• Build relationships with farmers. “It’s really cool that the farmers tend to know the people that come to their stand frequently. If you have a relationship with a farmer, not only will he give you what you want in terms of samples, he’ll tell you about the really good stuff. Farm stands operate like a restaurant or bar in terms of customer service; they know that if they show customers good service and good products, the customer is going to come back. In return, people show loyalty to farmers, and I think that’s awesome.”
  • Be flexible. “This isn’t a grocery store, so don’t come with a specific list of ingredients you want to buy. Rather than buying second-rate strawberries because you have to have them, come with an open mind and get the best-looking and tasting products. Maybe you can use raspberries or peaches for your dessert instead.”
  • Scope out the chefs (it’s fun!). “If you come in the morning, you’ll get to see a lot of well-known chefs shopping for their restaurants. I saw April [Bloomfield, of The Spotted Pig] here like three weeks ago.”
  • Buy hydroponic when you’re yearning for out-of-season produce. “Phyllis Underwood of Shushan Valley Hydro Farm sells hydroponic tomatoes and basil during the winter. She sells summer produce from November until May.”
  • Don’t be afraid to pick up girls (or guys) at the market. “This is a great place to pick up on women—although I don’t do it. Also, most of the farmers are attractive. You know, it’s really funny…Mary, who owns Violet Hill Farm with her husband Paul, met him at the farmers market like six years ago and now they have four kids.”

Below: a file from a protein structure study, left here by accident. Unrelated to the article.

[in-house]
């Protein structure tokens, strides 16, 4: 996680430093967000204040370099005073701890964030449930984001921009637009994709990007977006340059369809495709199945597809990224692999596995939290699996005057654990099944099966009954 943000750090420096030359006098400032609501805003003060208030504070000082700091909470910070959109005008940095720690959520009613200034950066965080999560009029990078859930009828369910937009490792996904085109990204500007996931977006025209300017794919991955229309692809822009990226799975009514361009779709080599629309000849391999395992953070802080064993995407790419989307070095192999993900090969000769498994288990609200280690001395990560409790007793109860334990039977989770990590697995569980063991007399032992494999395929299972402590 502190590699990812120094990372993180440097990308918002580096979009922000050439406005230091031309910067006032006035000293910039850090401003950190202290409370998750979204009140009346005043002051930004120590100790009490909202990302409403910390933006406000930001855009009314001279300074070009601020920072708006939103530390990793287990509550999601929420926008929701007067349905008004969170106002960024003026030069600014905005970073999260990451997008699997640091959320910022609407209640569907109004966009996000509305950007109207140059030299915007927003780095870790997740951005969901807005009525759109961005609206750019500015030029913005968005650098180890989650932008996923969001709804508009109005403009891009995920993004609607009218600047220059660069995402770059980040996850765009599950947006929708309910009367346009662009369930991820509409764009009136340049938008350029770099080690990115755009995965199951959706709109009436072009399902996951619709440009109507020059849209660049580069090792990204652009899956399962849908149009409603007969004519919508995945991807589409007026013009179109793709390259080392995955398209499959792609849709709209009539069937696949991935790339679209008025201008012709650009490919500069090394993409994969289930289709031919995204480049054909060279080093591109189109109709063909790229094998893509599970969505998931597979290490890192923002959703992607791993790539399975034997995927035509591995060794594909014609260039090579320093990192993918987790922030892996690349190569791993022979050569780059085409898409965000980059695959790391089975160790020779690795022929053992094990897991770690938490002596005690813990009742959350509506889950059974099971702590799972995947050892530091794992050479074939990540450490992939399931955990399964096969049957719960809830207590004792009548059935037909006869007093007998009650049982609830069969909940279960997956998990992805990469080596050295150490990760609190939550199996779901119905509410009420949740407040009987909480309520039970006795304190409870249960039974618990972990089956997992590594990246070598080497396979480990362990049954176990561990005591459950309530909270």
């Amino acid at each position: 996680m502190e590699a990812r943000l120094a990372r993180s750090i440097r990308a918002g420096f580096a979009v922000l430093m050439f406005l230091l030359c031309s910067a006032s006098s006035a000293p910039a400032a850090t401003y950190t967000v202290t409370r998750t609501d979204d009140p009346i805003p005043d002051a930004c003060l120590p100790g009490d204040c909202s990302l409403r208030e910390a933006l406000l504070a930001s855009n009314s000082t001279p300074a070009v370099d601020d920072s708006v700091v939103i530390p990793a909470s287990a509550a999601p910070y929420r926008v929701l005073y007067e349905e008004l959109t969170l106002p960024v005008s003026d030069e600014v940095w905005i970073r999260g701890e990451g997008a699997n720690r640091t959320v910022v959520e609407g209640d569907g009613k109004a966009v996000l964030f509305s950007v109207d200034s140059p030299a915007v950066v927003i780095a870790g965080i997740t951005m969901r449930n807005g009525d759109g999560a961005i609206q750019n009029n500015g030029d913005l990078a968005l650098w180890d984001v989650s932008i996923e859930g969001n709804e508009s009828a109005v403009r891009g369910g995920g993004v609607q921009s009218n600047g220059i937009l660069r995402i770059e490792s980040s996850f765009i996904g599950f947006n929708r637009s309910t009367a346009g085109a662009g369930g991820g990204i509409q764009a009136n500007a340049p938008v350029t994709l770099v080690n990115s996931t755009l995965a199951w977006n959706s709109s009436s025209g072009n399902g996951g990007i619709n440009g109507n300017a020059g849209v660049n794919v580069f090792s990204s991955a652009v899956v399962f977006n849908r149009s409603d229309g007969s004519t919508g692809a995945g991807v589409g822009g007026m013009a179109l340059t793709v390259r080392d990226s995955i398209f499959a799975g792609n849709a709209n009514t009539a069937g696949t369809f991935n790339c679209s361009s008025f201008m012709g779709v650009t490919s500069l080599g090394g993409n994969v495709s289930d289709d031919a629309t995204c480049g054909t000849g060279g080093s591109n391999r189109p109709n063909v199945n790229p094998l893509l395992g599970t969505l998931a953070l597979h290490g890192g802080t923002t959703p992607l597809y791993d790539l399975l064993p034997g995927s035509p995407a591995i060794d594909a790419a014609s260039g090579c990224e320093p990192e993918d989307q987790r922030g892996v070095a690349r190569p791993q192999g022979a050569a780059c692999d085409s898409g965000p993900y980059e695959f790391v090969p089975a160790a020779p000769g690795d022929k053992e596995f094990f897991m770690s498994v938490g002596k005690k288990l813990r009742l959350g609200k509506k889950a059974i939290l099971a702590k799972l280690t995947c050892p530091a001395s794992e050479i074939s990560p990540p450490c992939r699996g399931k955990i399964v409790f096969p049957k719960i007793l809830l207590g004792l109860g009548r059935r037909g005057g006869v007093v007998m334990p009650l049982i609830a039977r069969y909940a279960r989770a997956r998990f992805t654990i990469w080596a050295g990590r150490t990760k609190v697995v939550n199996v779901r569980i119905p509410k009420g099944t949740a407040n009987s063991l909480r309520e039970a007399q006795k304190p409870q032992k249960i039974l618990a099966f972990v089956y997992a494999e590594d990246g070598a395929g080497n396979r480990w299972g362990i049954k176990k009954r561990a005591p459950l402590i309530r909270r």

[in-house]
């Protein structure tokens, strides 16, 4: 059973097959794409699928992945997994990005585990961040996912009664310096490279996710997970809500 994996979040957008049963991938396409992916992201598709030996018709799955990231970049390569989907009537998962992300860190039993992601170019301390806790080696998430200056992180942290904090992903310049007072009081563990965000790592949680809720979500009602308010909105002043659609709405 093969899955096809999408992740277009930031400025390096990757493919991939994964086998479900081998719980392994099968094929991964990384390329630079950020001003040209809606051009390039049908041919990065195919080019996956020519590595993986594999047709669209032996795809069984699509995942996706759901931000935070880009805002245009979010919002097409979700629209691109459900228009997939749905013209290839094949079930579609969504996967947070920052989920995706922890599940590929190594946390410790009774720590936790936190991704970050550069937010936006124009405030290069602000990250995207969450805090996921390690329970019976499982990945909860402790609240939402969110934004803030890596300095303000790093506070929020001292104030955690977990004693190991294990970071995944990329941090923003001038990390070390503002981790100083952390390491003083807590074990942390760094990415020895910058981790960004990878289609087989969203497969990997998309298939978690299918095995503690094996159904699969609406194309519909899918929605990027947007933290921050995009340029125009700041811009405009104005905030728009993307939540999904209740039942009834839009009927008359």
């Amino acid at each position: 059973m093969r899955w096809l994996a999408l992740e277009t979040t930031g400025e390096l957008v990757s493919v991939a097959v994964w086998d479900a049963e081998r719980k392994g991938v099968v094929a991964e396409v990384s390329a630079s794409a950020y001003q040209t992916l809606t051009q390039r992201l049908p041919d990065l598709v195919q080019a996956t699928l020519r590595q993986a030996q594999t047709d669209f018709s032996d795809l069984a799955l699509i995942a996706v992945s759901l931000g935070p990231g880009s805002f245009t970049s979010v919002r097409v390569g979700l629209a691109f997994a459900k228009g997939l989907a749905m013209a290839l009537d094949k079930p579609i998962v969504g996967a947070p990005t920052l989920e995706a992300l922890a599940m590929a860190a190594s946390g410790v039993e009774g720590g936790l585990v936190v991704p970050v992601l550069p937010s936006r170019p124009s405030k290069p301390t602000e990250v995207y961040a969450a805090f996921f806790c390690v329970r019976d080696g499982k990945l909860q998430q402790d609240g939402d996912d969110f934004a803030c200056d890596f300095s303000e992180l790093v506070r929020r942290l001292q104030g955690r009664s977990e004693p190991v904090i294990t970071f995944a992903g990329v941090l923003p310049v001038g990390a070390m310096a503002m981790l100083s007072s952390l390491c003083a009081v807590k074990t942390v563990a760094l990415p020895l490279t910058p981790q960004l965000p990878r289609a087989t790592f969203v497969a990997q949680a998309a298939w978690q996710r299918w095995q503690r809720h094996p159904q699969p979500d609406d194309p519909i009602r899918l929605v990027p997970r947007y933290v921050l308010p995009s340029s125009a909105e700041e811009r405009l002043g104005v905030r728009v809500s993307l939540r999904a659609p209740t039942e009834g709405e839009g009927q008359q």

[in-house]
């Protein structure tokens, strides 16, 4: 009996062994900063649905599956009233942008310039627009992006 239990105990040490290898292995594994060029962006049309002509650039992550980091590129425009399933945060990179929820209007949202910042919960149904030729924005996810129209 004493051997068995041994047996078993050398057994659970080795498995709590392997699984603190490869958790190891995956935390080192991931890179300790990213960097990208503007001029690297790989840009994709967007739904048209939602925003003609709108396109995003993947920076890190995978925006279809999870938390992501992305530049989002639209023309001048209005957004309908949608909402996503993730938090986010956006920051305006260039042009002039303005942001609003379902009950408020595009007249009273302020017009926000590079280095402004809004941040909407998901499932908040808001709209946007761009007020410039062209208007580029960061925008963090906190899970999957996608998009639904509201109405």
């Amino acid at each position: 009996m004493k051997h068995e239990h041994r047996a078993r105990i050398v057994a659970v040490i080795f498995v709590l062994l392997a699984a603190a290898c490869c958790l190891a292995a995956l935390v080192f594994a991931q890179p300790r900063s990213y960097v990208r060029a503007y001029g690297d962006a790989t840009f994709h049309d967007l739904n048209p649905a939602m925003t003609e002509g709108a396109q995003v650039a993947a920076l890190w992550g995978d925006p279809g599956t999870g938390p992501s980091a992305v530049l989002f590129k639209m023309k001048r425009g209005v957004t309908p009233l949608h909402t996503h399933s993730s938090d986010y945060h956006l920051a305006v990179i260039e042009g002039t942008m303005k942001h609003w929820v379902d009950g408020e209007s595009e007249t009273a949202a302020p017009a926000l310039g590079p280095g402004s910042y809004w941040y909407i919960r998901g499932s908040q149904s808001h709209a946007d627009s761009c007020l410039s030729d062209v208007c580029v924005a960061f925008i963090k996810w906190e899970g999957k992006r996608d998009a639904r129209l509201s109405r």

9 spring and summer vegetables you should know

When the warm-weather bounty starts rolling in, the selection can be overwhelming for newbies. Here, Hall shares his 10 go-to pickups, plus tips for simple ways to prepare them at home.


spr “I get mine from Stokes Farm. This stuff is so fresh and good, you can just blanch it quickly, then quickly toss it in a skillet with butter. Put a fried egg over the cooked asparagus then grate some hard cheese on top. You can even throw a little bit of white wine in the pan with the butter to create a butter-white wine sauce.”


arug “In early to mid spring, there’s wild baby arugula at Migliorelli Farm that’s super concentrated in flavor; it’s also very peppery. You can really see the difference in color—it’s a much darker green than the mature arugula. On Saturday, I get a little ‘wasabi arugula’ from one of my growers that literally has a wasabi finish. It has little white flowers on it. It’s really amazing.”

Broccoli rabe

raab “Broccoli rabe is a little bitter and a little sweet. You can sautee it with garlic and add a little cheese—it’s a perfect side dish.”

Edible flowers